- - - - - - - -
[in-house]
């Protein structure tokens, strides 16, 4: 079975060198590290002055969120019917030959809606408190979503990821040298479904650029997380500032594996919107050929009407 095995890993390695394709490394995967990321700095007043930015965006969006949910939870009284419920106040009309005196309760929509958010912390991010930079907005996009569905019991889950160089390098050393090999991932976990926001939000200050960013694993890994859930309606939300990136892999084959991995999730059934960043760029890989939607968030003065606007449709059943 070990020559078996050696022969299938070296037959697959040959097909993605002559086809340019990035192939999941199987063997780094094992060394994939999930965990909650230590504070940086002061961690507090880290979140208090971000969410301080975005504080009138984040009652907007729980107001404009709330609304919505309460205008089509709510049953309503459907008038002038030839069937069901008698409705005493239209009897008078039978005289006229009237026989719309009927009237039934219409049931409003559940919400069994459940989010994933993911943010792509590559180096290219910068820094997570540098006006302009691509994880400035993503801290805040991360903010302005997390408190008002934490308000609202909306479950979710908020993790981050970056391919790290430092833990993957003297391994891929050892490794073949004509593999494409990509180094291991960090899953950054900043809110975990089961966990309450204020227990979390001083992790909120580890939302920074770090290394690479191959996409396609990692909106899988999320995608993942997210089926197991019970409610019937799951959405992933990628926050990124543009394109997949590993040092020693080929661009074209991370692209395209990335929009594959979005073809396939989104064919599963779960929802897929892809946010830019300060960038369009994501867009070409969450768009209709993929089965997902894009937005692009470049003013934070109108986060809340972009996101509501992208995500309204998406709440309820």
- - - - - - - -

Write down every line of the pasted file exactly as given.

[in-house]
């Protein structure tokens, strides 16, 4: 079975060198590290002055969120019917030959809606408190979503990821040298479904650029997380500032594996919107050929009407 095995890993390695394709490394995967990321700095007043930015965006969006949910939870009284419920106040009309005196309760929509958010912390991010930079907005996009569905019991889950160089390098050393090999991932976990926001939000200050960013694993890994859930309606939300990136892999084959991995999730059934960043760029890989939607968030003065606007449709059943 070990020559078996050696022969299938070296037959697959040959097909993605002559086809340019990035192939999941199987063997780094094992060394994939999930965990909650230590504070940086002061961690507090880290979140208090971000969410301080975005504080009138984040009652907007729980107001404009709330609304919505309460205008089509709510049953309503459907008038002038030839069937069901008698409705005493239209009897008078039978005289006229009237026989719309009927009237039934219409049931409003559940919400069994459940989010994933993911943010792509590559180096290219910068820094997570540098006006302009691509994880400035993503801290805040991360903010302005997390408190008002934490308000609202909306479950979710908020993790981050970056391919790290430092833990993957003297391994891929050892490794073949004509593999494409990509180094291991960090899953950054900043809110975990089961966990309450204020227990979390001083992790909120580890939302920074770090290394690479191959996409396609990692909106899988999320995608993942997210089926197991019970409610019937799951959405992933990628926050990124543009394109997949590993040092020693080929661009074209991370692209395209990335929009594959979005073809396939989104064919599963779960929802897929892809946010830019300060960038369009994501867009070409969450768009209709993929089965997902894009937005692009470049003013934070109108986060809340972009996101509501992208995500309204998406709440309820």